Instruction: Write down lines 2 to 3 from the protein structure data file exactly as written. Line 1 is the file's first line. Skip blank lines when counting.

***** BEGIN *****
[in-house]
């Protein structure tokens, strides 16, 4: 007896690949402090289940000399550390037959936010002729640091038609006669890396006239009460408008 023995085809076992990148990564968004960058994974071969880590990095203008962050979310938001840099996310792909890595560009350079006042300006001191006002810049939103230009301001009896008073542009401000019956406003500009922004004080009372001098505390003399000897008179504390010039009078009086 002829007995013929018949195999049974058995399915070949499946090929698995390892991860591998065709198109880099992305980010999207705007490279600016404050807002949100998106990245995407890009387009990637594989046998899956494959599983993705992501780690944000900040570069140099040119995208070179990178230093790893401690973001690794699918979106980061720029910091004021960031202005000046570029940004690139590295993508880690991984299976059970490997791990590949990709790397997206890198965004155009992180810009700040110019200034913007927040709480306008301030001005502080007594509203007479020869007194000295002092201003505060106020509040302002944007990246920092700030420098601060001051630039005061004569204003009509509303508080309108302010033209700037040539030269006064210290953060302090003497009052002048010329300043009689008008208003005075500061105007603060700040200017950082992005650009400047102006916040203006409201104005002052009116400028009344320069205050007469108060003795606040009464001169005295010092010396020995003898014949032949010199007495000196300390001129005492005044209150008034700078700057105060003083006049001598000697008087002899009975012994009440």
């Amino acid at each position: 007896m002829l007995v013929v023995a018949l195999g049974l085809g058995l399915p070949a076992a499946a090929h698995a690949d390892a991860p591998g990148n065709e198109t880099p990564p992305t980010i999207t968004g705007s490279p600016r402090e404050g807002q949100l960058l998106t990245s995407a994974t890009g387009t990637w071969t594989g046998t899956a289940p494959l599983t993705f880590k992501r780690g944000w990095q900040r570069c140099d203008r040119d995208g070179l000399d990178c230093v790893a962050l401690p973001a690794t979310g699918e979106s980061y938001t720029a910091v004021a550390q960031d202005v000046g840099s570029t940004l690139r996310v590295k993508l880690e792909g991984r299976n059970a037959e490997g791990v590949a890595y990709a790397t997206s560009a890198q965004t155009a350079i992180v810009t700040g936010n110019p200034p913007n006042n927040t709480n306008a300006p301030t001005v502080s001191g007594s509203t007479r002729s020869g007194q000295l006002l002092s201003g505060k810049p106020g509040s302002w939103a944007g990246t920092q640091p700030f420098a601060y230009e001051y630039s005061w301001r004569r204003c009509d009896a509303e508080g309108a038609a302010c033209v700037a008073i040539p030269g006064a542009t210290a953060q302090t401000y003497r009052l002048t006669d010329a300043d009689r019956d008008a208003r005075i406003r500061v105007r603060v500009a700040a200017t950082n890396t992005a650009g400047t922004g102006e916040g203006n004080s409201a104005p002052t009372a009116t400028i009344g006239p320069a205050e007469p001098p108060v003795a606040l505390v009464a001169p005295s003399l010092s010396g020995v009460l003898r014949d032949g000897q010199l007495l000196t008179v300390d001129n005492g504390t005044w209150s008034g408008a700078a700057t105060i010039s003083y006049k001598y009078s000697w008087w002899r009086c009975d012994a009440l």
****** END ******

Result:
């Protein structure tokens, strides 16, 4: 007896690949402090289940000399550390037959936010002729640091038609006669890396006239009460408008 023995085809076992990148990564968004960058994974071969880590990095203008962050979310938001840099996310792909890595560009350079006042300006001191006002810049939103230009301001009896008073542009401000019956406003500009922004004080009372001098505390003399000897008179504390010039009078009086 002829007995013929018949195999049974058995399915070949499946090929698995390892991860591998065709198109880099992305980010999207705007490279600016404050807002949100998106990245995407890009387009990637594989046998899956494959599983993705992501780690944000900040570069140099040119995208070179990178230093790893401690973001690794699918979106980061720029910091004021960031202005000046570029940004690139590295993508880690991984299976059970490997791990590949990709790397997206890198965004155009992180810009700040110019200034913007927040709480306008301030001005502080007594509203007479020869007194000295002092201003505060106020509040302002944007990246920092700030420098601060001051630039005061004569204003009509509303508080309108302010033209700037040539030269006064210290953060302090003497009052002048010329300043009689008008208003005075500061105007603060700040200017950082992005650009400047102006916040203006409201104005002052009116400028009344320069205050007469108060003795606040009464001169005295010092010396020995003898014949032949010199007495000196300390001129005492005044209150008034700078700057105060003083006049001598000697008087002899009975012994009440």
């Amino acid at each position: 007896m002829l007995v013929v023995a018949l195999g049974l085809g058995l399915p070949a076992a499946a090929h698995a690949d390892a991860p591998g990148n065709e198109t880099p990564p992305t980010i999207t968004g705007s490279p600016r402090e404050g807002q949100l960058l998106t990245s995407a994974t890009g387009t990637w071969t594989g046998t899956a289940p494959l599983t993705f880590k992501r780690g944000w990095q900040r570069c140099d203008r040119d995208g070179l000399d990178c230093v790893a962050l401690p973001a690794t979310g699918e979106s980061y938001t720029a910091v004021a550390q960031d202005v000046g840099s570029t940004l690139r996310v590295k993508l880690e792909g991984r299976n059970a037959e490997g791990v590949a890595y990709a790397t997206s560009a890198q965004t155009a350079i992180v810009t700040g936010n110019p200034p913007n006042n927040t709480n306008a300006p301030t001005v502080s001191g007594s509203t007479r002729s020869g007194q000295l006002l002092s201003g505060k810049p106020g509040s302002w939103a944007g990246t920092q640091p700030f420098a601060y230009e001051y630039s005061w301001r004569r204003c009509d009896a509303e508080g309108a038609a302010c033209v700037a008073i040539p030269g006064a542009t210290a953060q302090t401000y003497r009052l002048t006669d010329a300043d009689r019956d008008a208003r005075i406003r500061v105007r603060v500009a700040a200017t950082n890396t992005a650009g400047t922004g102006e916040g203006n004080s409201a104005p002052t009372a009116t400028i009344g006239p320069a205050e007469p001098p108060v003795a606040l505390v009464a001169p005295s003399l010092s010396g020995v009460l003898r014949d032949g000897q010199l007495l000196t008179v300390d001129n005492g504390t005044w209150s008034g408008a700078a700057t105060i010039s003083y006049k001598y009078s000697w008087w002899r009086c009975d012994a009440l």